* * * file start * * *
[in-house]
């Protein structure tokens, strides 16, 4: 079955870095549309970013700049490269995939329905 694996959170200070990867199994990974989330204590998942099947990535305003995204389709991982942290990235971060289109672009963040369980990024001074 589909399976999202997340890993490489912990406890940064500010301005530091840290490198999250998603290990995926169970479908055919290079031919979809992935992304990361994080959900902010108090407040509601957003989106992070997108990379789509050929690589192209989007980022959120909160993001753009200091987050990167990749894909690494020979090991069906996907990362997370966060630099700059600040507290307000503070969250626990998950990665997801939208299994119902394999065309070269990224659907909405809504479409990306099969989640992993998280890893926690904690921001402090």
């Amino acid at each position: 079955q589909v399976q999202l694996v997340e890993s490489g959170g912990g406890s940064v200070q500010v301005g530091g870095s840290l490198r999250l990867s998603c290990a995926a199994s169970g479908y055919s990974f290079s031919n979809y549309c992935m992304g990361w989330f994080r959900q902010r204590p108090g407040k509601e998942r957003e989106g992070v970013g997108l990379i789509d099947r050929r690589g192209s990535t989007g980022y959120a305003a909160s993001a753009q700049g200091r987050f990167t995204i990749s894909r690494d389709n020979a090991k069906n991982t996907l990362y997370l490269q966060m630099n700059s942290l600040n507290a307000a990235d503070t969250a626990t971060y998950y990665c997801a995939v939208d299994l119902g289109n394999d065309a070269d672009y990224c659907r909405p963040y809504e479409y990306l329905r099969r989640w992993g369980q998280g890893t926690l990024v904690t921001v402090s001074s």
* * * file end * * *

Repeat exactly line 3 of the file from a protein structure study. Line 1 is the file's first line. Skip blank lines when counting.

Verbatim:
């Amino acid at each position: 079955q589909v399976q999202l694996v997340e890993s490489g959170g912990g406890s940064v200070q500010v301005g530091g870095s840290l490198r999250l990867s998603c290990a995926a199994s169970g479908y055919s990974f290079s031919n979809y549309c992935m992304g990361w989330f994080r959900q902010r204590p108090g407040k509601e998942r957003e989106g992070v970013g997108l990379i789509d099947r050929r690589g192209s990535t989007g980022y959120a305003a909160s993001a753009q700049g200091r987050f990167t995204i990749s894909r690494d389709n020979a090991k069906n991982t996907l990362y997370l490269q966060m630099n700059s942290l600040n507290a307000a990235d503070t969250a626990t971060y998950y990665c997801a995939v939208d299994l119902g289109n394999d065309a070269d672009y990224c659907r909405p963040y809504e479409y990306l329905r099969r989640w992993g369980q998280g890893t926690l990024v904690t921001v402090s001074s």